New leads in the cause of 'flash crash'

The U.S. Securities and Exchange Commission seal hangs on the facade of its building in Washington, D.C.

TEXT OF INTERVIEW

BILL RADKE: Federal regulators are still looking into the causes of the so-called flash crash, back in May. Remember that -- when the stock market plunged momentarily. The Dow down 1,000 points and then was right back up? Well, today we've learned the Securities and Exchange Commission has some possible new leads in the case. Marketplace's Jeremy Hobson joins us now live from our New York Bureau with more. Hi Jeremy.

JEREMY HOBSON: Hi Bill.

RADKE: What is the SEC's latest suspect?

HOBSON: Well, according to a story in this morning's Wall Street Journal, regulators are looking into a practice called "quote stuffing," which is basically when high speed traders place a whole bunch of orders one second and then cancel all of them the next. They may be trying to psych out their competitors or they may simply be testing the market price of certain stocks. The other practice that the SEC is reportedly looking into is called sub-penny pricing. And with that, traders are placing big orders for stocks at a price that's just a fraction of a cent from the price at which the stock is actually trading. Just to get a tiny discount, which of course matters when you're buying in bulk.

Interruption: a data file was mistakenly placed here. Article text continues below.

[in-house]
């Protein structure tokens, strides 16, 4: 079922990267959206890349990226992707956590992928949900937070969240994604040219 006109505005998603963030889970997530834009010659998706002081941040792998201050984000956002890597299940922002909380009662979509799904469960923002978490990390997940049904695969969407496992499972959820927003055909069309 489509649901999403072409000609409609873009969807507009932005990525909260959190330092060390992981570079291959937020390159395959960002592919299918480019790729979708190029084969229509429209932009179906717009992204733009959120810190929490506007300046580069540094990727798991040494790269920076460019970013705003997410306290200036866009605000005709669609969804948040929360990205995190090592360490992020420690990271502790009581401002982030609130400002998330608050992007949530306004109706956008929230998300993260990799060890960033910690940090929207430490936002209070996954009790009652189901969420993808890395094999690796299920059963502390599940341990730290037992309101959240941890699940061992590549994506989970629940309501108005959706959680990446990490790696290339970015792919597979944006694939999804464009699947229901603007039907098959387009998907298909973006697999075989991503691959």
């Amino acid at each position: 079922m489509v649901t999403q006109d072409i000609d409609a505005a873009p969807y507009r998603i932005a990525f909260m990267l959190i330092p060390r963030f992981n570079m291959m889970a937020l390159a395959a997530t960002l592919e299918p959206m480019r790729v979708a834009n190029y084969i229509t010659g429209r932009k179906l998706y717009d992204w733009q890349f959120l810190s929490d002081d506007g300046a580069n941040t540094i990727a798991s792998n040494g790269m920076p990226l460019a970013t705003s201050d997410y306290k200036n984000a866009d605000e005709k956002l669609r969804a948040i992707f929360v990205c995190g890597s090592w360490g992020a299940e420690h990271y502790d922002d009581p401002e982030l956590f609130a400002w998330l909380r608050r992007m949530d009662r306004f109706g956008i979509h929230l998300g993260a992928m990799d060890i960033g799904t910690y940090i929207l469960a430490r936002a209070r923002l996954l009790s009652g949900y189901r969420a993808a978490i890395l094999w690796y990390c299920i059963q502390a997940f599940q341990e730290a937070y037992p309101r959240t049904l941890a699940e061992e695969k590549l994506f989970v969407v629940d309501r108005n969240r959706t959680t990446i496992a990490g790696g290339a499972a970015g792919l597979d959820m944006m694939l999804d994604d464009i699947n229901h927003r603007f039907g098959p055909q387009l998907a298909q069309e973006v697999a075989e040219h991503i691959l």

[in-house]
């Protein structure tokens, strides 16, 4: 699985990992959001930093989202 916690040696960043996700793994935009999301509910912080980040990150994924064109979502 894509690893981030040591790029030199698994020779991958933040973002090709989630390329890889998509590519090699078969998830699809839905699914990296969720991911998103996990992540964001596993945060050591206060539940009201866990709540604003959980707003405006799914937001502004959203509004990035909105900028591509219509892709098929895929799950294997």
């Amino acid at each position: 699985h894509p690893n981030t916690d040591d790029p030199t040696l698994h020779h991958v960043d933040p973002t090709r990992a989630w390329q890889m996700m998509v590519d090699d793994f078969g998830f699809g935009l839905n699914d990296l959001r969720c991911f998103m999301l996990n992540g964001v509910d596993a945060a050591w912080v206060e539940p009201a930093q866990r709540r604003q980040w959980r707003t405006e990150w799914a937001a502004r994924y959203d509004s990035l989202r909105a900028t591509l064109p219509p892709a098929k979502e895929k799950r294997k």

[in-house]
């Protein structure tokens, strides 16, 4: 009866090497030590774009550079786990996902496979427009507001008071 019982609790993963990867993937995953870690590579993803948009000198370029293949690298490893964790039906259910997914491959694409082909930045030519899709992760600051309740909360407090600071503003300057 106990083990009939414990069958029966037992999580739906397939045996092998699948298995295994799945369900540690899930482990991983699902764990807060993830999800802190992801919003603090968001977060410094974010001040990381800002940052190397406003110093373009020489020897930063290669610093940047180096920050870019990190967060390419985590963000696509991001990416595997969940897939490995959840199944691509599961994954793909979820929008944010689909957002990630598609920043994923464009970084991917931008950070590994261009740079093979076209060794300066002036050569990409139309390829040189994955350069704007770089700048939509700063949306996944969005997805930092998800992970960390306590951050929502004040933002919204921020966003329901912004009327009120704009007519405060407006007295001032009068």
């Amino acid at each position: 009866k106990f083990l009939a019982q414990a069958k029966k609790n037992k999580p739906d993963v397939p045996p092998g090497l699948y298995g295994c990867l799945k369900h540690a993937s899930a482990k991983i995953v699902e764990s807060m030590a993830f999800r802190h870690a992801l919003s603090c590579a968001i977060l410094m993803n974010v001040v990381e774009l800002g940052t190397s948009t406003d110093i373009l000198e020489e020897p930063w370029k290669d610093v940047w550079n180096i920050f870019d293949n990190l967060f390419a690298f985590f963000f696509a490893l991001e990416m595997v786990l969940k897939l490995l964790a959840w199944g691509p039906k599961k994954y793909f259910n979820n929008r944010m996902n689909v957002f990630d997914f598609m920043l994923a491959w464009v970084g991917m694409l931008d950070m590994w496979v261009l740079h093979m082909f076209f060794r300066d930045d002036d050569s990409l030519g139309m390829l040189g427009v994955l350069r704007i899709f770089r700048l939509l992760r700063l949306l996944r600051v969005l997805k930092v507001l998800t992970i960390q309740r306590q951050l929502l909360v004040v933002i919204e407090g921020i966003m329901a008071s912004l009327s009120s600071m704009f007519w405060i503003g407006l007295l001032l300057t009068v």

RADKE: Well Jeremy, I'm enjoying the names -- quote stuffing and sub-penny pricing. But why might these practices might have caused the flash crash?

HOBSON: Well a company called Nanex recently came to regulators with some data comparing the flash crash to other mini flash crashes with particular stocks. The head of Nanex says in both cases, the same thing happened. High-frequency traders clogged up the system with a ton of orders, which slows down the information that the public is getting on stock trading action just by a matter of milliseconds which is just enough time, he says, for these traders to get a competitive advantage -- buy in low and sell high. Now Bill, of course, when it comes to the SEC's inquiry into all of this, it's not going to be a matter of milliseconds. But rather a matter of months.

RADKE: Amazing stuff. Marketplace's Jeremy Hobson in New York, thank you.

HOBSON: Thanks, Bill.

About the author

Jeremy Hobson is host of Marketplace Morning Report, where he looks at business news from a global perspective to prepare listeners for the day ahead.

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